Never too old to learn
George Grossman is one of the thousands of people taking courses through Continuing and Distance Education. But at age 82, the Manotick, ON, resident enjoys a singular distinction: He's the University's oldest student.
Next time you flop down in front of the TV in the evening because you’re “too tired” to do anything else, you might want to stop and think of George Grossman. He’s an inspiration to us all. At age 82, the Manotick, ON, widower holds the distinction of being the University’s oldest student.
Grossman, who is taking courses through Continuing and Distance Education, has seven-and-a-half credits and is halfway done his studies for a three-year BA in English Language and Literature. This term he’s taking a Sociology course. “I’ve been working on my degree since the 1960s, taking courses whenever I’ve had the time,” he explains.
That’s somewhat easier these days for a variety of reasons. “I wasn’t a very dedicated student when I was young; I was more interested in sports than in school,” he says. “Later, I went out to work, got married, and my wife and I raised nine children. I was always busy. Nowadays I have a bit more time, and I guess you could say that I’m a bit more serious about my studies.”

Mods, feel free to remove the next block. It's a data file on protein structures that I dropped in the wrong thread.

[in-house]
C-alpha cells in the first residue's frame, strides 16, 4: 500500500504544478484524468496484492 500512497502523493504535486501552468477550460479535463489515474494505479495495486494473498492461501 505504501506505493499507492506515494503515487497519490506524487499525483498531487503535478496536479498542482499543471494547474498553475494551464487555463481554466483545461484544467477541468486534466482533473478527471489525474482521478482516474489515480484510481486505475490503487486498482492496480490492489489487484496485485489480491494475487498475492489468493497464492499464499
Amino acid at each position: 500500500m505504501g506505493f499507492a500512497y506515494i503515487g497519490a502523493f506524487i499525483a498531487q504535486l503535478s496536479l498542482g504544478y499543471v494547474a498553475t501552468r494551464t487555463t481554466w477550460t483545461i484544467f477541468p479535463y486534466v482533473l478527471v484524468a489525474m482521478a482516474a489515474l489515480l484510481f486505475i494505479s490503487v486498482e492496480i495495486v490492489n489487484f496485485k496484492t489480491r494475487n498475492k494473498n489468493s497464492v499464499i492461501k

That’s because Grossman, who retired from a job with the federal civil service in 1995, lives alone. He can hit the books whenever he feels like it. “My problem now is that I don’t have as much energy as I used to have,” he notes. “I tell young people I meet: ‘Don’t wait until you’re 82 to go to university!’”
Most of the students who take courses through Continuing and Distance Studies do so via the Internet. Not Grossman; he receives his course materials, submits assignments, and communicates with his instructors by mail. “I’m an old guy and not really into using computers,” he says. “The mail works just fine for me.”
He especially enjoys the feedback he receives on his assignments and the fact that he can work at his own pace.
Interestingly, Grossman has never met any of his instructors. He has only been to campus once, and that was back in the 1950s, when he was a high school student at Glebe Collegiate in Ottawa. Recalls Grossman, “I was on the football team, and our coach brought a group of players down to Kingston to watch a Queen’s football game. I guess he was trying to get us interested in coming to Queen’s.”
Grossman figures the next time he will visit campus is when he graduates. “If I ever complete my program and earn a degree, I think I’ll attend the convocation,” he says.
And will the new graduate then start looking for a job and a new career? “No, I don’t think so,” Grossman says with a laugh.